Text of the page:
While the mitochondria matrix may seem an odd location for an Aβ-degrading enzyme, recent studies show that Aβ does accumulate in mitochondria. A high-profile report two years ago suggested that mitochondrial Aβ causes oxidative stress and cell death via inhibition of the Aβ-binding alcohol dehydrogenase (ABAD, see ARF related news story). In the current paper, Glaser and colleagues show that human PreP is completely inhibited under oxidizing conditions, raising the (highly speculative) possibility that Aβ could interfere with its own degradation in mitochondria.—Pat McCaffrey

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  1. This JBC paper by Falkevall and colleagues supports the hypothesis that Aβ enters mitochondria, induces free radicals, and causes oxidative damage early in the progression of Alzheimer disease (Falkevall et al., 2006; Caspersen et al., 2005; Manczak et al., 2006). Findings from this paper are particularly useful in improving our understanding of the degradation of Aβ targeted to mitochondria. In their paper, Falkevall et al. found that mitochondrial peptidasome (or PreP) is localized to the mitochondrial matrix, and is capable of degrading neurotoxic Aβ peptides (1-40 and 1-42).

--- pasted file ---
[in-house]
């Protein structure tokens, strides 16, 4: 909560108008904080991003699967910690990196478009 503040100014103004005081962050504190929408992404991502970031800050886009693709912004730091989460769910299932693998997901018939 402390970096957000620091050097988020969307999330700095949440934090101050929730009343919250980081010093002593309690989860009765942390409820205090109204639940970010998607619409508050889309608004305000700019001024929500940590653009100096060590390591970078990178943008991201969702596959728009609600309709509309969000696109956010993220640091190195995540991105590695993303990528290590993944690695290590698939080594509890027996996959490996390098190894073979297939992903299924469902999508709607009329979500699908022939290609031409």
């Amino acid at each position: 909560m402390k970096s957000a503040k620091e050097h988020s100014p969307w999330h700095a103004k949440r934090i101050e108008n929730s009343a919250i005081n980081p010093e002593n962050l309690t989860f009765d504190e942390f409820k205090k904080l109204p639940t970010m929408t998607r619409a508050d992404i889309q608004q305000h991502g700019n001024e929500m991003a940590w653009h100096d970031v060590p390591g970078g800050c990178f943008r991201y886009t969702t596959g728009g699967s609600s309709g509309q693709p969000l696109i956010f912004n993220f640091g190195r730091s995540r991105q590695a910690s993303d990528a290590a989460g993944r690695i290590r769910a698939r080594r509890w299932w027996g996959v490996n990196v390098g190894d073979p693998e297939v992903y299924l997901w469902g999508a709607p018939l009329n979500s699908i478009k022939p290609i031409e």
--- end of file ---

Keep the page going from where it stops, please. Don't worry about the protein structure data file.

Although mitochondrial dysfunction has been described in aging and Alzheimer disease for the last 15-20 years by several groups (including Bruce Ames, Flint Beal, John Blass, Gary Gibson, George Perry, Mark Smith, Russell Swerdlow, Doug Wallace, and others), recent studies by Caspersen et al. (2005), Crouch et al. (2005), Lustbader et al. (2004), and Manczak et al. (2006) have focused on the precise connection between Aβ and mitochondria.